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A Woman With Dyspnea and Bronchiectasis

Educational Objective
Based on this clinical scenario and the accompanying image, understand how to arrive at a correct diagnosis.
1 Credit CME

A 41-year-old woman with an 8–pack-year history of tobacco use presented for progressive cough and dyspnea of 4 years’ duration. Her cough was productive of yellow-green sputum and treated with antibiotics on multiple occasions, which provided some alleviation of her symptoms. She had no history of neonatal respiratory distress, nasal congestion, persistent urticaria, joint laxity, or illicit drug use. She denied a family history of liver cirrhosis, chronic obstructive pulmonary disease (COPD), or cystic fibrosis. Examination revealed scattered wheezes and rhonchi on auscultation. Pulmonary function testing demonstrated a severe obstruction with a forced expiratory volume at 1 second (FEV1) of 0.79 L (28% of predicted), forced vital capacity (FVC) of 1.64 L (47% of predicted), FEV1:FVC ratio of 48%, and a reduced diffusing capacity for carbon monoxide of 8.74 mL/min per mm Hg (23.75% of predicted), which was consistent with emphysema. Chest radiography followed by computed tomography (CT) of the chest showed lower lobe predominant emphysema and bronchiectasis (Figure).

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α1-Antitrypsin deficiency (AATD)

B. Assess serum α1-antitrypsin level and genotype

The key to the correct diagnosis in this case is the severe obstructive pattern on pulmonary function testing, CT of the chest demonstrating lower lobe predominant emphysema and bronchiectasis, and presentation during the fourth decade of life.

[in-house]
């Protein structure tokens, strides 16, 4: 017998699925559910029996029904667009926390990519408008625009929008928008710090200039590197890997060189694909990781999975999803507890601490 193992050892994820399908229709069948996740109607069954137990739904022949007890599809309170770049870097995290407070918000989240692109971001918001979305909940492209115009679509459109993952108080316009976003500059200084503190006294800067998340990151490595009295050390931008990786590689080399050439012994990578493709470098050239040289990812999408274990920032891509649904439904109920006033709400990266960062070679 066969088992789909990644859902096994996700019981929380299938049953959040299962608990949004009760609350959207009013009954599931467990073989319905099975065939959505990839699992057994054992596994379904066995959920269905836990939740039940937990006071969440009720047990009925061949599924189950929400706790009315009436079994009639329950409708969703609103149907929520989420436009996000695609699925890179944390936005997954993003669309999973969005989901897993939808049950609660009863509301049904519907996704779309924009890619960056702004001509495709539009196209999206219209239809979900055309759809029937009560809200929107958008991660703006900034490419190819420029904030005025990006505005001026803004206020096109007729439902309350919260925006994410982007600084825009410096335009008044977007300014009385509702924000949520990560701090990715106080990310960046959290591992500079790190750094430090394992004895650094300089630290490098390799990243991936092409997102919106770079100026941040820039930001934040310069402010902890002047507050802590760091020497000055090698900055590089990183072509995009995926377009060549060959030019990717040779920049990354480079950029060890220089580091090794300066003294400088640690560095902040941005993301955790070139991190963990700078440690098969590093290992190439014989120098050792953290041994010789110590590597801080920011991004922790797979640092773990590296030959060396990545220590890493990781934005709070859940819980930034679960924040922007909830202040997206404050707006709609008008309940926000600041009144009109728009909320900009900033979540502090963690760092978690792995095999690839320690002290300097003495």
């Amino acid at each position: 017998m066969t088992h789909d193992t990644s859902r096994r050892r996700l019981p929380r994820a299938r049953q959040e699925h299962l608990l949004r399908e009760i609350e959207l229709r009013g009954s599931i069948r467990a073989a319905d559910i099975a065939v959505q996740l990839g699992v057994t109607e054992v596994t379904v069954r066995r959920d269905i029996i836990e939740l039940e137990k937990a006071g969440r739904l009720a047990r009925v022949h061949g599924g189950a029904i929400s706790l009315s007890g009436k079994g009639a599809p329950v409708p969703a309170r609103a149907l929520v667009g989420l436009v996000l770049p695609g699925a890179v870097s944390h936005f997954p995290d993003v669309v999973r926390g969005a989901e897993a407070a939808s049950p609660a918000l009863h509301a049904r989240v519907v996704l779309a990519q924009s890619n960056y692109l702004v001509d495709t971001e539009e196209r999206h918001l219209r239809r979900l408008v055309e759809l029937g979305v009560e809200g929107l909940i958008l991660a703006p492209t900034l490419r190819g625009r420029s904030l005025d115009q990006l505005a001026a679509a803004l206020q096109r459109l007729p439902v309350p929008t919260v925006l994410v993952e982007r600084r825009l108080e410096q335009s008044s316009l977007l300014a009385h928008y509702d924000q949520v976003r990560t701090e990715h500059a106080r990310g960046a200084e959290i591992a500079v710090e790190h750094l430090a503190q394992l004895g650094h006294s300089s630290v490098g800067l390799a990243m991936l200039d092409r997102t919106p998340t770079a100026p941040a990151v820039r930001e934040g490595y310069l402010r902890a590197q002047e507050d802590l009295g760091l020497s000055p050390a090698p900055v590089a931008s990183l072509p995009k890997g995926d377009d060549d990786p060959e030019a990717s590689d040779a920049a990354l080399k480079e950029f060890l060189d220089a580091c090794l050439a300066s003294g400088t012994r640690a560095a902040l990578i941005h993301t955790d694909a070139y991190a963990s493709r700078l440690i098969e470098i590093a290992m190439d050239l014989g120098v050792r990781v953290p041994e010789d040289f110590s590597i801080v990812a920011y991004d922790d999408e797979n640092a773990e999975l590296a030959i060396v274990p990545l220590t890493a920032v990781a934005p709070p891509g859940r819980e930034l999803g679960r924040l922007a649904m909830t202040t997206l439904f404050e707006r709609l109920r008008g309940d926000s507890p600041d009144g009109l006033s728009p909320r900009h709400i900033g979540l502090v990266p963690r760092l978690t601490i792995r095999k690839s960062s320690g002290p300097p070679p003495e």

Bronchoscopy with bronchoalveolar lavage and transbronchial biopsy may be reasonable in pursuit of an infectious or ciliary dyskinesia etiology related to this patient’s bronchiectasis but is unlikely to provide a unifying diagnosis with her emphysema. Inhaled nasal nitric oxide and ciliary dyskinesia genetic testing can be used to evaluate for ciliary dyskinesia, but the absence of neonatal respiratory distress, year-round daily cough and nasal congestion beginning before age 6 months, and situs inversus makes this diagnosis unlikely. A diagnosis of cystic fibrosis is also unlikely, given the distribution and severity of this patient’s bronchiectasis and emphysema (predominantly upper lobes in cystic fibrosis vs lower lobes in AATD) without extrapulmonary manifestations or family history.

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Article Information

Corresponding Author: Ali Ataya, MD, Division of Pulmonary, Critical Care and Sleep Medicine, University of Florida, 1600 SW Archer Rd, M452, Gainesville, FL 32610 (AliAtaya@gmail.com).

Published Online: July 5, 2019. doi:10.1001/jama.2019.8606

Conflict of Interest Disclosures: None reported.

Additional Contributions: We thank the patient for providing permission to share her information.

References
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